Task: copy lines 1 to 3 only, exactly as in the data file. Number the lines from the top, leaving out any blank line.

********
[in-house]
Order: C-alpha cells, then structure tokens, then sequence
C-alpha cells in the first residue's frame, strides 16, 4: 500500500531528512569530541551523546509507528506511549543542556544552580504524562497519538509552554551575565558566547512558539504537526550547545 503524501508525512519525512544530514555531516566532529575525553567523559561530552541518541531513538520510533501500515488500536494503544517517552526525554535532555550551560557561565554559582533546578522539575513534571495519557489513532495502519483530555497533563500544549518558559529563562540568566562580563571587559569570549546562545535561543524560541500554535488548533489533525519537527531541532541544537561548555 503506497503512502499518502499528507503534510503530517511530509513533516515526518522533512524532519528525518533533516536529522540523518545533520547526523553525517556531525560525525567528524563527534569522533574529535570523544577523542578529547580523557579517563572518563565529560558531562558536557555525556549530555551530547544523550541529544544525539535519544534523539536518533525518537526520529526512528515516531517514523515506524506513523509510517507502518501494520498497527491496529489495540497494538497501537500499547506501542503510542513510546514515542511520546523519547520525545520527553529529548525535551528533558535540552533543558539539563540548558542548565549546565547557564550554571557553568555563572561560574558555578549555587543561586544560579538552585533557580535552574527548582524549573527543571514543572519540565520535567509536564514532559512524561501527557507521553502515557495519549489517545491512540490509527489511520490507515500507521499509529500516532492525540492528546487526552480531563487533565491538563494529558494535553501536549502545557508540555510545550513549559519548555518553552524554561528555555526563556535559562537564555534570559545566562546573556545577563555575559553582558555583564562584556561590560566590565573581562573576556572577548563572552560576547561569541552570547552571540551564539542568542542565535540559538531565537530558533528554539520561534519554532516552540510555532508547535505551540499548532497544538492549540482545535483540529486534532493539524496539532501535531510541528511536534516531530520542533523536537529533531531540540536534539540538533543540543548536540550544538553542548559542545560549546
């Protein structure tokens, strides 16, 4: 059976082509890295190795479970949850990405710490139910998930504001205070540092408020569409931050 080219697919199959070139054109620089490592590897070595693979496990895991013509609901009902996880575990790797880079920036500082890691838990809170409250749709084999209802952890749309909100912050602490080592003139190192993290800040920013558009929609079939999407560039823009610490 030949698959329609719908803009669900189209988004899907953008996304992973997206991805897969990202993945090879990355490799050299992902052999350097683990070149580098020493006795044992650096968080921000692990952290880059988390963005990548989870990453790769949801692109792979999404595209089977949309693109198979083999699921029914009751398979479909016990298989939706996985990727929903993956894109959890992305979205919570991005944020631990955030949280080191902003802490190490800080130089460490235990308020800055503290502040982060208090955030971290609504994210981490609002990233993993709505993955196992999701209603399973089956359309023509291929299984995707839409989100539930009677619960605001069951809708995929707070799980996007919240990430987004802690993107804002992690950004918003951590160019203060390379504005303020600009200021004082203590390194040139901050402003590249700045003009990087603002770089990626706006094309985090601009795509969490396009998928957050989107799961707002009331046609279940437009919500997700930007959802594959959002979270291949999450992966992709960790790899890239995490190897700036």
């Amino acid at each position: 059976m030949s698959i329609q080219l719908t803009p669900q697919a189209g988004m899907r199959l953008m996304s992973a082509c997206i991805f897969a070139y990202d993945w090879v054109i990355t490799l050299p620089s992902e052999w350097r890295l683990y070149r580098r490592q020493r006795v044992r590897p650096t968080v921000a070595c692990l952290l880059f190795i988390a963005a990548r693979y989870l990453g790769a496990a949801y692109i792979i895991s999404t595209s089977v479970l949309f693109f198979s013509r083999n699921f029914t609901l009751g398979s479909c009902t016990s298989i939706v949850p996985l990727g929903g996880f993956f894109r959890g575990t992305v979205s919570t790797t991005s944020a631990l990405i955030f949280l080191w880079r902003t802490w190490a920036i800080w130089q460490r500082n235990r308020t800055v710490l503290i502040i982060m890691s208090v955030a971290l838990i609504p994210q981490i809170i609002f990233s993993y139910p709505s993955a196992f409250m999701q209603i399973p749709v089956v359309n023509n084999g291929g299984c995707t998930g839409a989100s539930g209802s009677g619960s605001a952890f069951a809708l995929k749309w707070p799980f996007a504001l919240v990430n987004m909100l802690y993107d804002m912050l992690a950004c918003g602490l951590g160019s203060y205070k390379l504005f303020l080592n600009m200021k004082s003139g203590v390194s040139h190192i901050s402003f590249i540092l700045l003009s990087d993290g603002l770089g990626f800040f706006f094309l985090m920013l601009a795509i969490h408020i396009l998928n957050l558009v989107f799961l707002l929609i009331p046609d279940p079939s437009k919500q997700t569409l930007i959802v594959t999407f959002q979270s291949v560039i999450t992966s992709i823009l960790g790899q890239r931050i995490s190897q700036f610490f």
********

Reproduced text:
[in-house]
Order: C-alpha cells, then structure tokens, then sequence
C-alpha cells in the first residue's frame, strides 16, 4: 500500500531528512569530541551523546509507528506511549543542556544552580504524562497519538509552554551575565558566547512558539504537526550547545 503524501508525512519525512544530514555531516566532529575525553567523559561530552541518541531513538520510533501500515488500536494503544517517552526525554535532555550551560557561565554559582533546578522539575513534571495519557489513532495502519483530555497533563500544549518558559529563562540568566562580563571587559569570549546562545535561543524560541500554535488548533489533525519537527531541532541544537561548555 503506497503512502499518502499528507503534510503530517511530509513533516515526518522533512524532519528525518533533516536529522540523518545533520547526523553525517556531525560525525567528524563527534569522533574529535570523544577523542578529547580523557579517563572518563565529560558531562558536557555525556549530555551530547544523550541529544544525539535519544534523539536518533525518537526520529526512528515516531517514523515506524506513523509510517507502518501494520498497527491496529489495540497494538497501537500499547506501542503510542513510546514515542511520546523519547520525545520527553529529548525535551528533558535540552533543558539539563540548558542548565549546565547557564550554571557553568555563572561560574558555578549555587543561586544560579538552585533557580535552574527548582524549573527543571514543572519540565520535567509536564514532559512524561501527557507521553502515557495519549489517545491512540490509527489511520490507515500507521499509529500516532492525540492528546487526552480531563487533565491538563494529558494535553501536549502545557508540555510545550513549559519548555518553552524554561528555555526563556535559562537564555534570559545566562546573556545577563555575559553582558555583564562584556561590560566590565573581562573576556572577548563572552560576547561569541552570547552571540551564539542568542542565535540559538531565537530558533528554539520561534519554532516552540510555532508547535505551540499548532497544538492549540482545535483540529486534532493539524496539532501535531510541528511536534516531530520542533523536537529533531531540540536534539540538533543540543548536540550544538553542548559542545560549546